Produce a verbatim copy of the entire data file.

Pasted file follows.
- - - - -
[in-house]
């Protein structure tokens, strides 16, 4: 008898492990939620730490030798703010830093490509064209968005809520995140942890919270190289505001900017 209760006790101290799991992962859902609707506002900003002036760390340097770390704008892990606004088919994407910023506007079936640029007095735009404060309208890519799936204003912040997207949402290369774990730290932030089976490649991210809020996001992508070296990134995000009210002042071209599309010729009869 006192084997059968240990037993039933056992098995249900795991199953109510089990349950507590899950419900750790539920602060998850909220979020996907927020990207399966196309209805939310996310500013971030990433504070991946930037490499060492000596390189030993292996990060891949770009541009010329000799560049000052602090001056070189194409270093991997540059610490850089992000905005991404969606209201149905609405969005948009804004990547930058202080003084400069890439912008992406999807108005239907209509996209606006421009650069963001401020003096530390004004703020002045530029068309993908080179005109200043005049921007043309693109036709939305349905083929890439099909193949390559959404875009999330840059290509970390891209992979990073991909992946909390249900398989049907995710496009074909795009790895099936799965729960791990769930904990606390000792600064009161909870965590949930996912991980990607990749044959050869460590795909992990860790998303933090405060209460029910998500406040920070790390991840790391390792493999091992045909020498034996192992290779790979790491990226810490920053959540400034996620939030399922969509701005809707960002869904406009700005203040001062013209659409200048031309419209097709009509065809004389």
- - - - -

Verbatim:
[in-house]
């Protein structure tokens, strides 16, 4: 008898492990939620730490030798703010830093490509064209968005809520995140942890919270190289505001900017 209760006790101290799991992962859902609707506002900003002036760390340097770390704008892990606004088919994407910023506007079936640029007095735009404060309208890519799936204003912040997207949402290369774990730290932030089976490649991210809020996001992508070296990134995000009210002042071209599309010729009869 006192084997059968240990037993039933056992098995249900795991199953109510089990349950507590899950419900750790539920602060998850909220979020996907927020990207399966196309209805939310996310500013971030990433504070991946930037490499060492000596390189030993292996990060891949770009541009010329000799560049000052602090001056070189194409270093991997540059610490850089992000905005991404969606209201149905609405969005948009804004990547930058202080003084400069890439912008992406999807108005239907209509996209606006421009650069963001401020003096530390004004703020002045530029068309993908080179005109200043005049921007043309693109036709939305349905083929890439099909193949390559959404875009999330840059290509970390891209992979990073991909992946909390249900398989049907995710496009074909795009790895099936799965729960791990769930904990606390000792600064009161909870965590949930996912991980990607990749044959050869460590795909992990860790998303933090405060209460029910998500406040920070790390991840790391390792493999091992045909020498034996192992290779790979790491990226810490920053959540400034996620939030399922969509701005809707960002869904406009700005203040001062013209659409200048031309419209097709009509065809004389």